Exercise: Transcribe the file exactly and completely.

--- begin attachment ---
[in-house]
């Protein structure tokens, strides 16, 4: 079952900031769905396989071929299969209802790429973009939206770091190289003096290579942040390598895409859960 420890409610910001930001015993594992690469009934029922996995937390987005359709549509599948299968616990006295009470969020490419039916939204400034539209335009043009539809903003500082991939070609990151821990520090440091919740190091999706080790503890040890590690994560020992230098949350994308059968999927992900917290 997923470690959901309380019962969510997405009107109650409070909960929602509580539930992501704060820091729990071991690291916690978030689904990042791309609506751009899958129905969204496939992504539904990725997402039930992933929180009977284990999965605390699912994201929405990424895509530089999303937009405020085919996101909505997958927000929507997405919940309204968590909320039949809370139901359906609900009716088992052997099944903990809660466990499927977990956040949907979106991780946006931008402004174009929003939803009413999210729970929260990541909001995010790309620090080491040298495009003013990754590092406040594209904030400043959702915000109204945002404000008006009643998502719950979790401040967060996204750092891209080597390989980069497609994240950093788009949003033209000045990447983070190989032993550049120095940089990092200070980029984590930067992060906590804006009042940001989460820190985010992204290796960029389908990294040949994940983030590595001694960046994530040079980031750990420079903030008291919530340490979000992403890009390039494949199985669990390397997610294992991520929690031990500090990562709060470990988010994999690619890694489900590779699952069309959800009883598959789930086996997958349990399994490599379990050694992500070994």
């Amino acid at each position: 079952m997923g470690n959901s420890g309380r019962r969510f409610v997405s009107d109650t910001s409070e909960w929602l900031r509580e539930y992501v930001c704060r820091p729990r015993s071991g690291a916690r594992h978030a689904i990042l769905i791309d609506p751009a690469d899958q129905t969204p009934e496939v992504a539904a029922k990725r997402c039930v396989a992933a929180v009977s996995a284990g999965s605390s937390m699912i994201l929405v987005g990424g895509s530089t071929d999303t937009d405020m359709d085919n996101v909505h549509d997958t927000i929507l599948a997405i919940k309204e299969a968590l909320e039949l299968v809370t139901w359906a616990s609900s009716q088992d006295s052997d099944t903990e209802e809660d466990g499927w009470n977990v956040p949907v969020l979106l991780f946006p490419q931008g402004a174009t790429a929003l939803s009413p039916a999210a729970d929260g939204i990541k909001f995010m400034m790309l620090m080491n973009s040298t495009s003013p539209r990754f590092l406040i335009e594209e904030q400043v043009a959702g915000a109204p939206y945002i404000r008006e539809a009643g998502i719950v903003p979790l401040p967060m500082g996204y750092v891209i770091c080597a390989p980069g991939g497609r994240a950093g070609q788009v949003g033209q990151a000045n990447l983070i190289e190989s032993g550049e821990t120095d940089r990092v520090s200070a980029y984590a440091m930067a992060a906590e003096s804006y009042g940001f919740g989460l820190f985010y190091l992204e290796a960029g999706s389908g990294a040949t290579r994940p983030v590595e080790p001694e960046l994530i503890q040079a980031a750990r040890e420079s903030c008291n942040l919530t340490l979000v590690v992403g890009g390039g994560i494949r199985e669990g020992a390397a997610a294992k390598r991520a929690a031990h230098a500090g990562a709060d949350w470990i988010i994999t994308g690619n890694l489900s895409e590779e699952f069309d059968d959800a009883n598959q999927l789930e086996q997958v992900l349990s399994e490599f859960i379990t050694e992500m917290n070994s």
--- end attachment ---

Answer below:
[in-house]
């Protein structure tokens, strides 16, 4: 079952900031769905396989071929299969209802790429973009939206770091190289003096290579942040390598895409859960 420890409610910001930001015993594992690469009934029922996995937390987005359709549509599948299968616990006295009470969020490419039916939204400034539209335009043009539809903003500082991939070609990151821990520090440091919740190091999706080790503890040890590690994560020992230098949350994308059968999927992900917290 997923470690959901309380019962969510997405009107109650409070909960929602509580539930992501704060820091729990071991690291916690978030689904990042791309609506751009899958129905969204496939992504539904990725997402039930992933929180009977284990999965605390699912994201929405990424895509530089999303937009405020085919996101909505997958927000929507997405919940309204968590909320039949809370139901359906609900009716088992052997099944903990809660466990499927977990956040949907979106991780946006931008402004174009929003939803009413999210729970929260990541909001995010790309620090080491040298495009003013990754590092406040594209904030400043959702915000109204945002404000008006009643998502719950979790401040967060996204750092891209080597390989980069497609994240950093788009949003033209000045990447983070190989032993550049120095940089990092200070980029984590930067992060906590804006009042940001989460820190985010992204290796960029389908990294040949994940983030590595001694960046994530040079980031750990420079903030008291919530340490979000992403890009390039494949199985669990390397997610294992991520929690031990500090990562709060470990988010994999690619890694489900590779699952069309959800009883598959789930086996997958349990399994490599379990050694992500070994």
């Amino acid at each position: 079952m997923g470690n959901s420890g309380r019962r969510f409610v997405s009107d109650t910001s409070e909960w929602l900031r509580e539930y992501v930001c704060r820091p729990r015993s071991g690291a916690r594992h978030a689904i990042l769905i791309d609506p751009a690469d899958q129905t969204p009934e496939v992504a539904a029922k990725r997402c039930v396989a992933a929180v009977s996995a284990g999965s605390s937390m699912i994201l929405v987005g990424g895509s530089t071929d999303t937009d405020m359709d085919n996101v909505h549509d997958t927000i929507l599948a997405i919940k309204e299969a968590l909320e039949l299968v809370t139901w359906a616990s609900s009716q088992d006295s052997d099944t903990e209802e809660d466990g499927w009470n977990v956040p949907v969020l979106l991780f946006p490419q931008g402004a174009t790429a929003l939803s009413p039916a999210a729970d929260g939204i990541k909001f995010m400034m790309l620090m080491n973009s040298t495009s003013p539209r990754f590092l406040i335009e594209e904030q400043v043009a959702g915000a109204p939206y945002i404000r008006e539809a009643g998502i719950v903003p979790l401040p967060m500082g996204y750092v891209i770091c080597a390989p980069g991939g497609r994240a950093g070609q788009v949003g033209q990151a000045n990447l983070i190289e190989s032993g550049e821990t120095d940089r990092v520090s200070a980029y984590a440091m930067a992060a906590e003096s804006y009042g940001f919740g989460l820190f985010y190091l992204e290796a960029g999706s389908g990294a040949t290579r994940p983030v590595e080790p001694e960046l994530i503890q040079a980031a750990r040890e420079s903030c008291n942040l919530t340490l979000v590690v992403g890009g390039g994560i494949r199985e669990g020992a390397a997610a294992k390598r991520a929690a031990h230098a500090g990562a709060d949350w470990i988010i994999t994308g690619n890694l489900s895409e590779e699952f069309d059968d959800a009883n598959q999927l789930e086996q997958v992900l349990s399994e490599f859960i379990t050694e992500m917290n070994s």